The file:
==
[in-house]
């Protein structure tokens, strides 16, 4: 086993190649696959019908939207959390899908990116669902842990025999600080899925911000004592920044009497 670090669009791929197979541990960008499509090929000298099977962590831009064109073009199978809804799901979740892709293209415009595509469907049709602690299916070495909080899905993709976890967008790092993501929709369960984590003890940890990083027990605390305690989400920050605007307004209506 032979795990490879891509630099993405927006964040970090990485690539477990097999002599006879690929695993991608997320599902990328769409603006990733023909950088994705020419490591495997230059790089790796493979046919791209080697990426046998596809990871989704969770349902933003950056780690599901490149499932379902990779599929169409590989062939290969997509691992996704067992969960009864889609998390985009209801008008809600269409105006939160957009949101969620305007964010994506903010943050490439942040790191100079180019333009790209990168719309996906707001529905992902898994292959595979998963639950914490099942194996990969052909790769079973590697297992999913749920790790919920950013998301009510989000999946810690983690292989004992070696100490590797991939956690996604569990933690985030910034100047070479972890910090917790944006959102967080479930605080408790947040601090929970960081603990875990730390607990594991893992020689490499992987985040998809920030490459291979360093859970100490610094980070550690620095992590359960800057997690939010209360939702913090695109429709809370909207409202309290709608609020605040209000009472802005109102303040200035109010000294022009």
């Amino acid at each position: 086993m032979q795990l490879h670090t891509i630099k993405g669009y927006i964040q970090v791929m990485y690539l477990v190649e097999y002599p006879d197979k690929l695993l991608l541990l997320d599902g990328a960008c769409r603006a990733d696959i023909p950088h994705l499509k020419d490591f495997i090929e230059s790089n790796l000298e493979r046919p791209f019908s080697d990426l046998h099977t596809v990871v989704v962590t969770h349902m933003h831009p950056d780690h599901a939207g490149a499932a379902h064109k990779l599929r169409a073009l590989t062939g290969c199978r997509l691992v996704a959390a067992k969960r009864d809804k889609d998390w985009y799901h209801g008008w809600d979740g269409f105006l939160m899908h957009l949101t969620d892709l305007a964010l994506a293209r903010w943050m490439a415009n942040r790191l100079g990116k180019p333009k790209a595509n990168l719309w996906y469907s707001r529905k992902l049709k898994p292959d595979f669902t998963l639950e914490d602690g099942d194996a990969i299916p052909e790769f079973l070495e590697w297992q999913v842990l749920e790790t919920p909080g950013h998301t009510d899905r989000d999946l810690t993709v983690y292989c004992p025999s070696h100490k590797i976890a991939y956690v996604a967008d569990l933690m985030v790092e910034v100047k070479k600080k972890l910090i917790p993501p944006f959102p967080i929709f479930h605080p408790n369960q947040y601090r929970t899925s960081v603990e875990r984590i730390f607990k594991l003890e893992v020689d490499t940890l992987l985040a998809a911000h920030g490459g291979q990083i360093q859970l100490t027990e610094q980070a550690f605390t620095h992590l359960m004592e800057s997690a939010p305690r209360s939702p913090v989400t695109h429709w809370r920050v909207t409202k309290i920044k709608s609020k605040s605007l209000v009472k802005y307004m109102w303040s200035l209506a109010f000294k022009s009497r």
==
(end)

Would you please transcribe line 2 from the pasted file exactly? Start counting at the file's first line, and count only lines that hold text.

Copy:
């Protein structure tokens, strides 16, 4: 086993190649696959019908939207959390899908990116669902842990025999600080899925911000004592920044009497 670090669009791929197979541990960008499509090929000298099977962590831009064109073009199978809804799901979740892709293209415009595509469907049709602690299916070495909080899905993709976890967008790092993501929709369960984590003890940890990083027990605390305690989400920050605007307004209506 032979795990490879891509630099993405927006964040970090990485690539477990097999002599006879690929695993991608997320599902990328769409603006990733023909950088994705020419490591495997230059790089790796493979046919791209080697990426046998596809990871989704969770349902933003950056780690599901490149499932379902990779599929169409590989062939290969997509691992996704067992969960009864889609998390985009209801008008809600269409105006939160957009949101969620305007964010994506903010943050490439942040790191100079180019333009790209990168719309996906707001529905992902898994292959595979998963639950914490099942194996990969052909790769079973590697297992999913749920790790919920950013998301009510989000999946810690983690292989004992070696100490590797991939956690996604569990933690985030910034100047070479972890910090917790944006959102967080479930605080408790947040601090929970960081603990875990730390607990594991893992020689490499992987985040998809920030490459291979360093859970100490610094980070550690620095992590359960800057997690939010209360939702913090695109429709809370909207409202309290709608609020605040209000009472802005109102303040200035109010000294022009």